B.S. People should only take what they can finish. However, if you are at a restaurant and cannot control the portions given to you (and some restaurants are out of control with their portions), people should *not* finish their meals. The whole idea of "eat everything in front of you" is one of the many reasons this country is overweight to begin with. (Of course, all the fats and sugars we eat don't help either.)

Re:I like the idea (0)

Anonymous Coward | more than 4 years ago | (#32502224)

People should finish their food, if their parents have not taught them how to act morally then other people need to.

Moral?

The fact that we stuff ourselves silly is why the half of the world is so goddamn fat.

Re:I like the idea (1)

Eraesr (1629799) | more than 4 years ago | (#32507224)

The idea is not new though. I've been to a sushi restaurant in my area a couple of times where you can order unlimited sushi for a fixed price. However, if you order something that you don't eat then you have to pay it's individual price on top of the all-you-can-eat price.

The Onion? (3, Funny)

jpkunst (612360) | more than 4 years ago | (#32501390)

Is this an article from The Onion?

Re:The Onion? (0)

Anonymous Coward | more than 4 years ago | (#32502568)

Is this an article from The Onion?

Unless Reuters is using it as a source, no. (But that wouldn't be the first time, now would it?)

Refunds (0)

Anonymous Coward | more than 4 years ago | (#32501456)

I hope they've planned for the increase in demanded refunds. Sometimes people don't finish what's on their plate because they didn't like it or it was cooked incorrectly. Not everyone in this situation would make a big deal out of it. But if they are giving my shit about not finishing the food I didn't like in the first place, you can bet I'll demand a refund on the spot.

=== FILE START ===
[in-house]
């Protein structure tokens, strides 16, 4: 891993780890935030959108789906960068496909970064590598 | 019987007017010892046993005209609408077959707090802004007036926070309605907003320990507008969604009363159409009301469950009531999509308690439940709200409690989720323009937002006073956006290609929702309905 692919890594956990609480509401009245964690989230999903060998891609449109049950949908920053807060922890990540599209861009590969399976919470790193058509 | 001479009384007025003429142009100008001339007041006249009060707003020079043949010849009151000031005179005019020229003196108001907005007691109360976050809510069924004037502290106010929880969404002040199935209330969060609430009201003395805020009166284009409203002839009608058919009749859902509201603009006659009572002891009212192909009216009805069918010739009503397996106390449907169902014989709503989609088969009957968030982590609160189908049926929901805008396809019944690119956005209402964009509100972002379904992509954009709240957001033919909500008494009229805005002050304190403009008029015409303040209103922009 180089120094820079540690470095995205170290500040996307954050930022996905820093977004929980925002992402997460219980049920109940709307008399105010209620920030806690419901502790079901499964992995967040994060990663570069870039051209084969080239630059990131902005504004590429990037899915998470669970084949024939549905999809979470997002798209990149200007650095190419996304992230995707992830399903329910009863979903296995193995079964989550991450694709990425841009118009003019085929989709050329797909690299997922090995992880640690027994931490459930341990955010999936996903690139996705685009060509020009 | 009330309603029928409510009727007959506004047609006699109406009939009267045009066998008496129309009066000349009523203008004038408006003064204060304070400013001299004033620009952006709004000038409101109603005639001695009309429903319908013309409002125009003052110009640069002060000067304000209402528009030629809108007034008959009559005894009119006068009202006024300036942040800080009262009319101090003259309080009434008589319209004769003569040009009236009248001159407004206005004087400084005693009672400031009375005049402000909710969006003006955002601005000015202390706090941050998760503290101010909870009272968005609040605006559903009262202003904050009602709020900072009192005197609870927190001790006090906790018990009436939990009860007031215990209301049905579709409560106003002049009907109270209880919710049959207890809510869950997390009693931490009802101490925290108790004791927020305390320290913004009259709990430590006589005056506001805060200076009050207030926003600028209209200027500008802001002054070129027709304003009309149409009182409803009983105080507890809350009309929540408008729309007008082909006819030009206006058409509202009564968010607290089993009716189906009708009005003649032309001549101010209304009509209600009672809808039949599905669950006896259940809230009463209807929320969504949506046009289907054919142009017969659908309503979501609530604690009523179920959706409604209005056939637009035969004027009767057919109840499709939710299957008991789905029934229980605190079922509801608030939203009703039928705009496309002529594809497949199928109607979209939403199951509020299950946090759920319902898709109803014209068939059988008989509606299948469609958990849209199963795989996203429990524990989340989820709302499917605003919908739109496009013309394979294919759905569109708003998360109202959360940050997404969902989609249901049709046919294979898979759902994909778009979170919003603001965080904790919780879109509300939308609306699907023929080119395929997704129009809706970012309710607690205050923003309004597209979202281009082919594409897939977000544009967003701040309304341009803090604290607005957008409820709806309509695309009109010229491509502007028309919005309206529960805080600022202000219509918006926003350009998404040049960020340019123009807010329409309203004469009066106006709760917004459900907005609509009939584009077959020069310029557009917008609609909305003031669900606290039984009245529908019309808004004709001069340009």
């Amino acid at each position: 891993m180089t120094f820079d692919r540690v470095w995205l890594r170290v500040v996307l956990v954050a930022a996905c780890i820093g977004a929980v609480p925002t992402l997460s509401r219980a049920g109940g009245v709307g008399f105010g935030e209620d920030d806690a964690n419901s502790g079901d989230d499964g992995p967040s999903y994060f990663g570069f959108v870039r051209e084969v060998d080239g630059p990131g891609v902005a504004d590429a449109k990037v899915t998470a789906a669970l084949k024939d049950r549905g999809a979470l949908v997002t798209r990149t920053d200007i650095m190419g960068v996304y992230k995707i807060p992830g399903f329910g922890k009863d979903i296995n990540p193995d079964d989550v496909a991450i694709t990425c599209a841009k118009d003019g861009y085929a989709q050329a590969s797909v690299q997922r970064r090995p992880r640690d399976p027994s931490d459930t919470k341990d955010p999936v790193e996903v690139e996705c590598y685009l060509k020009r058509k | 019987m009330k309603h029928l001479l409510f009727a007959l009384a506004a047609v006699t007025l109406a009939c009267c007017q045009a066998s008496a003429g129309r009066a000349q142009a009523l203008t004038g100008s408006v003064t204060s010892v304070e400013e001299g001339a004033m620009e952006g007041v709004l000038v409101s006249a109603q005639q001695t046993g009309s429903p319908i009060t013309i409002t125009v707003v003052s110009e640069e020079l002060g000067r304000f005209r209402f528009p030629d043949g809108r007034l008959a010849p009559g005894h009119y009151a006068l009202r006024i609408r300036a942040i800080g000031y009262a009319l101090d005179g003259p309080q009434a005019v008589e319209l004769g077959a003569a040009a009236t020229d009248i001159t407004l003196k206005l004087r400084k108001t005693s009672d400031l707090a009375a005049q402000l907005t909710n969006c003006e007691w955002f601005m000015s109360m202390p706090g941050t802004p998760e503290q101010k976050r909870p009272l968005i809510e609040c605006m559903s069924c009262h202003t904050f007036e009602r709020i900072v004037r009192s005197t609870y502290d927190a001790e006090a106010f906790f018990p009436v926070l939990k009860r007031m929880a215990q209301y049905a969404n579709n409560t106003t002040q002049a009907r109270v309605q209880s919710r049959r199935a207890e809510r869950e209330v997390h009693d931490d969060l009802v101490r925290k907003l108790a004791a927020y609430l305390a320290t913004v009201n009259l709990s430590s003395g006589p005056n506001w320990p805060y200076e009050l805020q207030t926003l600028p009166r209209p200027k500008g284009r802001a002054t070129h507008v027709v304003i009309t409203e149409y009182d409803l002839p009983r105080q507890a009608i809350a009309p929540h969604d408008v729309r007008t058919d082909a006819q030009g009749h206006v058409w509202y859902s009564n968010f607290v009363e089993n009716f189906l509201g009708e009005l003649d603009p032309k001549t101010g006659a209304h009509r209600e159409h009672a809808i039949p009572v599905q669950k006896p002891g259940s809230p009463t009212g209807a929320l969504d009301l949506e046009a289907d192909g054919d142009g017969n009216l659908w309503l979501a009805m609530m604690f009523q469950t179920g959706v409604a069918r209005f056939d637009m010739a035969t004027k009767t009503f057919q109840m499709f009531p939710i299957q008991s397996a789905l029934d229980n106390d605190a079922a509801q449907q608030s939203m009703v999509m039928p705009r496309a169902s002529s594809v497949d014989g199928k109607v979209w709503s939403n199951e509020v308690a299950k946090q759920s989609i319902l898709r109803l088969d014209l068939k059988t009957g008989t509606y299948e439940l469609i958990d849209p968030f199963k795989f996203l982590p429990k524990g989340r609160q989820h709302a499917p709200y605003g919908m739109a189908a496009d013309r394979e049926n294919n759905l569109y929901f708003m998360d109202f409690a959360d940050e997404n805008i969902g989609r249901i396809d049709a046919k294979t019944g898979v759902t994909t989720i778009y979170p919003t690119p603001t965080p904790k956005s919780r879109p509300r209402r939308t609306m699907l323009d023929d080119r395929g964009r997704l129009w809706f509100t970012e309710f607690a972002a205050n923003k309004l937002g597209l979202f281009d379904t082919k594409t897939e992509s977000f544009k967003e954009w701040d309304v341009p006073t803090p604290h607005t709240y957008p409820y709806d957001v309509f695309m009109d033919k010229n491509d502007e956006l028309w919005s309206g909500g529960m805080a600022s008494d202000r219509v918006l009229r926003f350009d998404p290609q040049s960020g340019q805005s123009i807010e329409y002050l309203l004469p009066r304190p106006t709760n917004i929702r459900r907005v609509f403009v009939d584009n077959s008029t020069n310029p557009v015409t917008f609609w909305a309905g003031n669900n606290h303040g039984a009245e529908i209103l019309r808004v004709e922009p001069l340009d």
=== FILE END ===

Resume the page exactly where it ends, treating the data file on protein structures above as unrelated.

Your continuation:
I always thought... (1, Insightful)

Anonymous Coward | more than 4 years ago | (#32501472)

...that in many Asian cultures it was considered bad manners to completely clean your plate. It's like saying: "You didn't give me enough to eat."

Re:I always thought... (0)

Anonymous Coward | more than 4 years ago | (#32502230)

It depends on which part of Asia you're talking about. In the far east, it is bad manners to leave something uneaten, because it means you didn't like the food.

Re:I always thought... (3, Informative)

SleazyRidr (1563649) | more than 4 years ago | (#32503628)

I've heard both sides.

One friend told me that in Japan he left 3 pieces of rice on his plate and the chef came out and yelled at him. Of course he's very much the bullshitting type so I have no idea how true that is.

I've also heard that it's good manners to leave a little to show that you're full.

Also bear in mind that 'Asian Cultures' is a bit of an overly broad term. There are a lot of countries in Asia, with vastly different cultures.

Re:I always thought... (2, Funny)

lemur3 (997863) | more than 4 years ago | (#32506512)

In Soviet Asia Chef Serves YOU!

Re:I always thought... (0)

Anonymous Coward | more than 4 years ago | (#32508120)

I've also heard that it's good manners to leave a little to show that you're full.

This is true in Japan.
Completely emptying your plate is a way to say that the portions are too small.

Sushi Nazi (0)

mgierhart (1823976) | more than 4 years ago | (#32501496)

No soup for you!

Waste Prevention (1)

bazald (886779) | more than 4 years ago | (#32501584)

Even if I pledge to eat my leftovers later, I have to pay more and I'm asked not to return? (I'm assuming. The article doesn't say.)

I guess they can make the rules for their own restaurant, but I'll eat elsewhere. Thanks.

Steve Jobs opened a sushi joint? (1, Funny)